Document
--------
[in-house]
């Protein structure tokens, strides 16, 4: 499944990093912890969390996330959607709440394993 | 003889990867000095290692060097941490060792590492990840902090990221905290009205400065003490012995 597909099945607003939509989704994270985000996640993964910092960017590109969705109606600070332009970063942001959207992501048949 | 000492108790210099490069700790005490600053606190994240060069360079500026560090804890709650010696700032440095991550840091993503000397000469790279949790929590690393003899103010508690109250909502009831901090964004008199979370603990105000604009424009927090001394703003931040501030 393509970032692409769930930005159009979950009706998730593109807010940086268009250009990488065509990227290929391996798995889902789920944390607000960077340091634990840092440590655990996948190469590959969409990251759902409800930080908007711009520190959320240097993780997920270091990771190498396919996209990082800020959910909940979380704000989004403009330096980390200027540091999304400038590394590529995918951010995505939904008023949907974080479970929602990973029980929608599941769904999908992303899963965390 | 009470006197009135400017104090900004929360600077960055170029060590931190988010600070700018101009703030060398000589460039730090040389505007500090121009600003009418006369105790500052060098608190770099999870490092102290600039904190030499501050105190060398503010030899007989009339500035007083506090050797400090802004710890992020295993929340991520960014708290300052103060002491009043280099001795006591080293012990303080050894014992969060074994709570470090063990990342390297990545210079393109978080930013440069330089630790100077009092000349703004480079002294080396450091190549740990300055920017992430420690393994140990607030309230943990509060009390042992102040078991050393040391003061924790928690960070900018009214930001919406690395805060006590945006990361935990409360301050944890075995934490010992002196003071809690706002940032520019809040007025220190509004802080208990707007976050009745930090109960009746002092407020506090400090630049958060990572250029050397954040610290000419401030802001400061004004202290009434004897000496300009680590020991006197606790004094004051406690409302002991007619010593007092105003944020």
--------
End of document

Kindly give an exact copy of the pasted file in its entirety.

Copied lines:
[in-house]
């Protein structure tokens, strides 16, 4: 499944990093912890969390996330959607709440394993 | 003889990867000095290692060097941490060792590492990840902090990221905290009205400065003490012995 597909099945607003939509989704994270985000996640993964910092960017590109969705109606600070332009970063942001959207992501048949 | 000492108790210099490069700790005490600053606190994240060069360079500026560090804890709650010696700032440095991550840091993503000397000469790279949790929590690393003899103010508690109250909502009831901090964004008199979370603990105000604009424009927090001394703003931040501030 393509970032692409769930930005159009979950009706998730593109807010940086268009250009990488065509990227290929391996798995889902789920944390607000960077340091634990840092440590655990996948190469590959969409990251759902409800930080908007711009520190959320240097993780997920270091990771190498396919996209990082800020959910909940979380704000989004403009330096980390200027540091999304400038590394590529995918951010995505939904008023949907974080479970929602990973029980929608599941769904999908992303899963965390 | 009470006197009135400017104090900004929360600077960055170029060590931190988010600070700018101009703030060398000589460039730090040389505007500090121009600003009418006369105790500052060098608190770099999870490092102290600039904190030499501050105190060398503010030899007989009339500035007083506090050797400090802004710890992020295993929340991520960014708290300052103060002491009043280099001795006591080293012990303080050894014992969060074994709570470090063990990342390297990545210079393109978080930013440069330089630790100077009092000349703004480079002294080396450091190549740990300055920017992430420690393994140990607030309230943990509060009390042992102040078991050393040391003061924790928690960070900018009214930001919406690395805060006590945006990361935990409360301050944890075995934490010992002196003071809690706002940032520019809040007025220190509004802080208990707007976050009745930090109960009746002092407020506090400090630049958060990572250029050397954040610290000419401030802001400061004004202290009434004897000496300009680590020991006197606790004094004051406690409302002991007619010593007092105003944020």